Dance Of The Planets May 2013 — What Is It? Where And When To Watch Venus, Jupiter, And Mercury

May 21, 2013 in Space

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The “Dance of the Planets” — what is it? The dance of the planets is the term popularly used for the astronomical event where Venus, Jupiter, and Mercury, are each within the same roughly 5° circle in the sky — and over a period of days change and rotate positions with each other — dancing.

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Dance Of The Planets 2013 : May 24 – 30

This year the show will be best seen from around May 24 – 30 2013 — with Venus, Jupiter, and Mercury all seeming to be right next to each other in the sunset/dusk sky. In reality though, they will be nowhere near each other, it’s simply how they will appear from the Earth on those days. Jupiter will be over half a million kilometers apart from the other two planets.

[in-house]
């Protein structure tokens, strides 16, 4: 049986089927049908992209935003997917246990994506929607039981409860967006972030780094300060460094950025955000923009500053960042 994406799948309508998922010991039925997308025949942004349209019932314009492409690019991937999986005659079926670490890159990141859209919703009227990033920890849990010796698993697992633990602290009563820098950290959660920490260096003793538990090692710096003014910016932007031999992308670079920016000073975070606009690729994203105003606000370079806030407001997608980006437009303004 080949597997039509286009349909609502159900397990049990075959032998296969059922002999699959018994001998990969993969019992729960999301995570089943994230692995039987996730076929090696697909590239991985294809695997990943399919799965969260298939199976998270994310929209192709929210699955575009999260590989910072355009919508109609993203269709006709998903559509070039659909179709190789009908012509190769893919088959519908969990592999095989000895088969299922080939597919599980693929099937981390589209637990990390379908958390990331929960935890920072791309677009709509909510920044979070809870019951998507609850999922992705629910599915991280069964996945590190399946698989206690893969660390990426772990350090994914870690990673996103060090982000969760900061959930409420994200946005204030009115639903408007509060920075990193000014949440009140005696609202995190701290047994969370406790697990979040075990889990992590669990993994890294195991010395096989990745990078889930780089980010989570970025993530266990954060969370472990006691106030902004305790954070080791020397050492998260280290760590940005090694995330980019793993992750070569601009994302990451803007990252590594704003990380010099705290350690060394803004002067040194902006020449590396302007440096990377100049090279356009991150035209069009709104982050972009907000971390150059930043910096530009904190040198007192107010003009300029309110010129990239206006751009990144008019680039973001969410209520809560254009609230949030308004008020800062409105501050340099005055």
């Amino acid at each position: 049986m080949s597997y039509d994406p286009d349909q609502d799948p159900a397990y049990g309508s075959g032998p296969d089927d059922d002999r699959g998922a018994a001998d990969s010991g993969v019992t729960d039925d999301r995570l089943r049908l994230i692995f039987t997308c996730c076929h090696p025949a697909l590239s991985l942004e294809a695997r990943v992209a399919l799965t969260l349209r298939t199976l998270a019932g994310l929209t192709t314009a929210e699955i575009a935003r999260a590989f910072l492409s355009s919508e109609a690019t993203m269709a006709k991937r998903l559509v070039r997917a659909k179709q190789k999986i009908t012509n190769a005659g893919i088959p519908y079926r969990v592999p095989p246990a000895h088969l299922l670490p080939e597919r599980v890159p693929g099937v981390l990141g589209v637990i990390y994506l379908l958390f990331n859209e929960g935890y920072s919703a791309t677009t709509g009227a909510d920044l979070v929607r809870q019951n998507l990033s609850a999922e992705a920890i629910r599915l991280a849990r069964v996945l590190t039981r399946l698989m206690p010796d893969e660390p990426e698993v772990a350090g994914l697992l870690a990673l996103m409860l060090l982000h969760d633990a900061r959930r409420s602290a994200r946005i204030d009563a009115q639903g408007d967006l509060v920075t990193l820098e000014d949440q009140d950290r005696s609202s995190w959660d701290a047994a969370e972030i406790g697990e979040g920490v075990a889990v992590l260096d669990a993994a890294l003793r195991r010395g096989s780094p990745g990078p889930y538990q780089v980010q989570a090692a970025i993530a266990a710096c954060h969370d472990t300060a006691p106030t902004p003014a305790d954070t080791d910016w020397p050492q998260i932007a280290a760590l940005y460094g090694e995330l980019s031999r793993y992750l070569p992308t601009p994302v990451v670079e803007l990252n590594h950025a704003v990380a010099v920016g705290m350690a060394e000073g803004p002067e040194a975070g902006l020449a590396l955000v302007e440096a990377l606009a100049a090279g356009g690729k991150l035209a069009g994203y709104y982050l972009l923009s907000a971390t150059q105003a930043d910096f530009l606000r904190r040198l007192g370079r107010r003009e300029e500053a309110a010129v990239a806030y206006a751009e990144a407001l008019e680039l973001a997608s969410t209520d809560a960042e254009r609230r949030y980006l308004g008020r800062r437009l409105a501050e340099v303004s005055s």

While Venus and Jupiter are often easily visible in the night’s sky, Mercury usually takes a bit more forethought/luck to see. As Mercury is rather close to the Sun, the only time that it is visible from the Earth is when the Sun’s light is dimmed greatly — such as at/after sunset.

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So for those wanting to watch, the best time is about 45 minutes after sunset, though really anytime within an hour or so of then is good. You’ll be wanting to look low on the west northwestern horizon. There will be a couple of bright ‘stars’ in the area — one of which will be Jupiter, one Venus, one Mercury, and then a couple of other true stars. The graphics on this page should give you a very good idea.

A note, sometimes/and in some regions, you may need to use binoculars to see all three of the planets. It’s a beautiful show regardless though, even ‘just’ with the naked eye. Also, it will be somewhat low on the horizon, so you may need to find somewhere with a good view of the horizon — anywhere very flat, or high up — coasts work very well, as do tall buildings/hills.

For more information on this year’s other best astronomical events, see: Astronomy 2013, Comet ISON, Meteor Showers, Solar Eclipses, Supermoon, etc

Image Credits: Nathan August © ; After Sunset via Flickr CC

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